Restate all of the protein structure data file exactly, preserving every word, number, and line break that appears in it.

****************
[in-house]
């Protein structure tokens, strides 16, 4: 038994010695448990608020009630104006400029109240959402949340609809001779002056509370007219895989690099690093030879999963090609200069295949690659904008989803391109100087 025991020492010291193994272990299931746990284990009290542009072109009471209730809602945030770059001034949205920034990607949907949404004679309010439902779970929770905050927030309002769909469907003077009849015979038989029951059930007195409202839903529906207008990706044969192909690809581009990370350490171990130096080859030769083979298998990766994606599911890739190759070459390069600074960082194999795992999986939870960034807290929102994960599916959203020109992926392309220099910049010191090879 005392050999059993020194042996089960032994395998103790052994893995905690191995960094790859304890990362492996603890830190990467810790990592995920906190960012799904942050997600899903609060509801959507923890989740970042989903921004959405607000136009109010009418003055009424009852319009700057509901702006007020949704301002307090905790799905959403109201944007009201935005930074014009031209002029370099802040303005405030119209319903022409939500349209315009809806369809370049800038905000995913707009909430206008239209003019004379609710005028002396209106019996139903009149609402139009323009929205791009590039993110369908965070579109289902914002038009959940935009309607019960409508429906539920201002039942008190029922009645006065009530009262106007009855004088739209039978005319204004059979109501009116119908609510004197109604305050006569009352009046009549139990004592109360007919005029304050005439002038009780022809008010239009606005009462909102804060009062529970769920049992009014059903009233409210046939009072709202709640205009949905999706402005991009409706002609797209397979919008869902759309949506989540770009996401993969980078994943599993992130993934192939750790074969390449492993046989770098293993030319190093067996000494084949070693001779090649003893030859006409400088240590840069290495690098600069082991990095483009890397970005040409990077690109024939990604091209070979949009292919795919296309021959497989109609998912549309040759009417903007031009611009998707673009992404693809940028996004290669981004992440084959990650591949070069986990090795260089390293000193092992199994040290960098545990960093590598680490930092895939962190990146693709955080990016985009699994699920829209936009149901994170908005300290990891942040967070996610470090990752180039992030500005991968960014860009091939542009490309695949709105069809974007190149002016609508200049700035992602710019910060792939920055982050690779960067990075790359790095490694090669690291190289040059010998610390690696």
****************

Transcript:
[in-house]
């Protein structure tokens, strides 16, 4: 038994010695448990608020009630104006400029109240959402949340609809001779002056509370007219895989690099690093030879999963090609200069295949690659904008989803391109100087 025991020492010291193994272990299931746990284990009290542009072109009471209730809602945030770059001034949205920034990607949907949404004679309010439902779970929770905050927030309002769909469907003077009849015979038989029951059930007195409202839903529906207008990706044969192909690809581009990370350490171990130096080859030769083979298998990766994606599911890739190759070459390069600074960082194999795992999986939870960034807290929102994960599916959203020109992926392309220099910049010191090879 005392050999059993020194042996089960032994395998103790052994893995905690191995960094790859304890990362492996603890830190990467810790990592995920906190960012799904942050997600899903609060509801959507923890989740970042989903921004959405607000136009109010009418003055009424009852319009700057509901702006007020949704301002307090905790799905959403109201944007009201935005930074014009031209002029370099802040303005405030119209319903022409939500349209315009809806369809370049800038905000995913707009909430206008239209003019004379609710005028002396209106019996139903009149609402139009323009929205791009590039993110369908965070579109289902914002038009959940935009309607019960409508429906539920201002039942008190029922009645006065009530009262106007009855004088739209039978005319204004059979109501009116119908609510004197109604305050006569009352009046009549139990004592109360007919005029304050005439002038009780022809008010239009606005009462909102804060009062529970769920049992009014059903009233409210046939009072709202709640205009949905999706402005991009409706002609797209397979919008869902759309949506989540770009996401993969980078994943599993992130993934192939750790074969390449492993046989770098293993030319190093067996000494084949070693001779090649003893030859006409400088240590840069290495690098600069082991990095483009890397970005040409990077690109024939990604091209070979949009292919795919296309021959497989109609998912549309040759009417903007031009611009998707673009992404693809940028996004290669981004992440084959990650591949070069986990090795260089390293000193092992199994040290960098545990960093590598680490930092895939962190990146693709955080990016985009699994699920829209936009149901994170908005300290990891942040967070996610470090990752180039992030500005991968960014860009091939542009490309695949709105069809974007190149002016609508200049700035992602710019910060792939920055982050690779960067990075790359790095490694090669690291190289040059010998610390690696």